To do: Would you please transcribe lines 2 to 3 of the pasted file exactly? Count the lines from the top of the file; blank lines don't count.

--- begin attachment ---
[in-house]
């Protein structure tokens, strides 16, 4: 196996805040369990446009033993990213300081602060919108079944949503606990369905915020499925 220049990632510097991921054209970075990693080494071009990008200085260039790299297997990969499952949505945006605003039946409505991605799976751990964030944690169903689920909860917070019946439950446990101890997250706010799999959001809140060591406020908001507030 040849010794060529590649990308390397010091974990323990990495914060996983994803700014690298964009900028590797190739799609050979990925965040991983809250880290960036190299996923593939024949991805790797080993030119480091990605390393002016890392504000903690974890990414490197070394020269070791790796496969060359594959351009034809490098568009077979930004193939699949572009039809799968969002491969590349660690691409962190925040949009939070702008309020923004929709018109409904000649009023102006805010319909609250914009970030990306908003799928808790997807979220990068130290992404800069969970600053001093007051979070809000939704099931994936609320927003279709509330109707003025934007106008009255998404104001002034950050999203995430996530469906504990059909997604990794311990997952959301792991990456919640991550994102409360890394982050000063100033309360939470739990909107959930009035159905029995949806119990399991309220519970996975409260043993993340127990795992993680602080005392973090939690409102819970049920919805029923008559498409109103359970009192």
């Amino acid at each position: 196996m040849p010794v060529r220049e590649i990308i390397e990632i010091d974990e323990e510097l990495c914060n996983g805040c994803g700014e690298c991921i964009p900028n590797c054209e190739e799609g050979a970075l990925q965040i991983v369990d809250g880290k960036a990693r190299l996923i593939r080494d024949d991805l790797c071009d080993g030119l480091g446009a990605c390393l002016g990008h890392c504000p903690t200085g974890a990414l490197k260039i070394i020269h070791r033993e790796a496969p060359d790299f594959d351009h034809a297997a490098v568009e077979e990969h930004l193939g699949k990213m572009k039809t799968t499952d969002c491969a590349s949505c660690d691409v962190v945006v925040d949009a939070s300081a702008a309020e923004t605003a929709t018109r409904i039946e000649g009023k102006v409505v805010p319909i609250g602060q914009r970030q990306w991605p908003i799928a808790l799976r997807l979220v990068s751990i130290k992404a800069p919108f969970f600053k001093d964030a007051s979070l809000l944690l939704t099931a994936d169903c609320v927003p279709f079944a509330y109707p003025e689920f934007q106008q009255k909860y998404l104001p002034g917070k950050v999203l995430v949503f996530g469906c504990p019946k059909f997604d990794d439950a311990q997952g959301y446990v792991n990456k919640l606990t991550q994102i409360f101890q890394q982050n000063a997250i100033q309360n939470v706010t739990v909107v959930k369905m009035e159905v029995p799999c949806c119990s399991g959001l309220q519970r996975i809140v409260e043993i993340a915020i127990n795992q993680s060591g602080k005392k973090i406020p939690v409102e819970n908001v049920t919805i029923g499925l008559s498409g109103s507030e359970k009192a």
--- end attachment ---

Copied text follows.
């Protein structure tokens, strides 16, 4: 196996805040369990446009033993990213300081602060919108079944949503606990369905915020499925 220049990632510097991921054209970075990693080494071009990008200085260039790299297997990969499952949505945006605003039946409505991605799976751990964030944690169903689920909860917070019946439950446990101890997250706010799999959001809140060591406020908001507030 040849010794060529590649990308390397010091974990323990990495914060996983994803700014690298964009900028590797190739799609050979990925965040991983809250880290960036190299996923593939024949991805790797080993030119480091990605390393002016890392504000903690974890990414490197070394020269070791790796496969060359594959351009034809490098568009077979930004193939699949572009039809799968969002491969590349660690691409962190925040949009939070702008309020923004929709018109409904000649009023102006805010319909609250914009970030990306908003799928808790997807979220990068130290992404800069969970600053001093007051979070809000939704099931994936609320927003279709509330109707003025934007106008009255998404104001002034950050999203995430996530469906504990059909997604990794311990997952959301792991990456919640991550994102409360890394982050000063100033309360939470739990909107959930009035159905029995949806119990399991309220519970996975409260043993993340127990795992993680602080005392973090939690409102819970049920919805029923008559498409109103359970009192």
């Amino acid at each position: 196996m040849p010794v060529r220049e590649i990308i390397e990632i010091d974990e323990e510097l990495c914060n996983g805040c994803g700014e690298c991921i964009p900028n590797c054209e190739e799609g050979a970075l990925q965040i991983v369990d809250g880290k960036a990693r190299l996923i593939r080494d024949d991805l790797c071009d080993g030119l480091g446009a990605c390393l002016g990008h890392c504000p903690t200085g974890a990414l490197k260039i070394i020269h070791r033993e790796a496969p060359d790299f594959d351009h034809a297997a490098v568009e077979e990969h930004l193939g699949k990213m572009k039809t799968t499952d969002c491969a590349s949505c660690d691409v962190v945006v925040d949009a939070s300081a702008a309020e923004t605003a929709t018109r409904i039946e000649g009023k102006v409505v805010p319909i609250g602060q914009r970030q990306w991605p908003i799928a808790l799976r997807l979220v990068s751990i130290k992404a800069p919108f969970f600053k001093d964030a007051s979070l809000l944690l939704t099931a994936d169903c609320v927003p279709f079944a509330y109707p003025e689920f934007q106008q009255k909860y998404l104001p002034g917070k950050v999203l995430v949503f996530g469906c504990p019946k059909f997604d990794d439950a311990q997952g959301y446990v792991n990456k919640l606990t991550q994102i409360f101890q890394q982050n000063a997250i100033q309360n939470v706010t739990v909107v959930k369905m009035e159905v029995p799999c949806c119990s399991g959001l309220q519970r996975i809140v409260e043993i993340a915020i127990n795992q993680s060591g602080k005392k973090i406020p939690v409102e819970n908001v049920t919805i029923g499925l008559s498409g109103s507030e359970k009192a």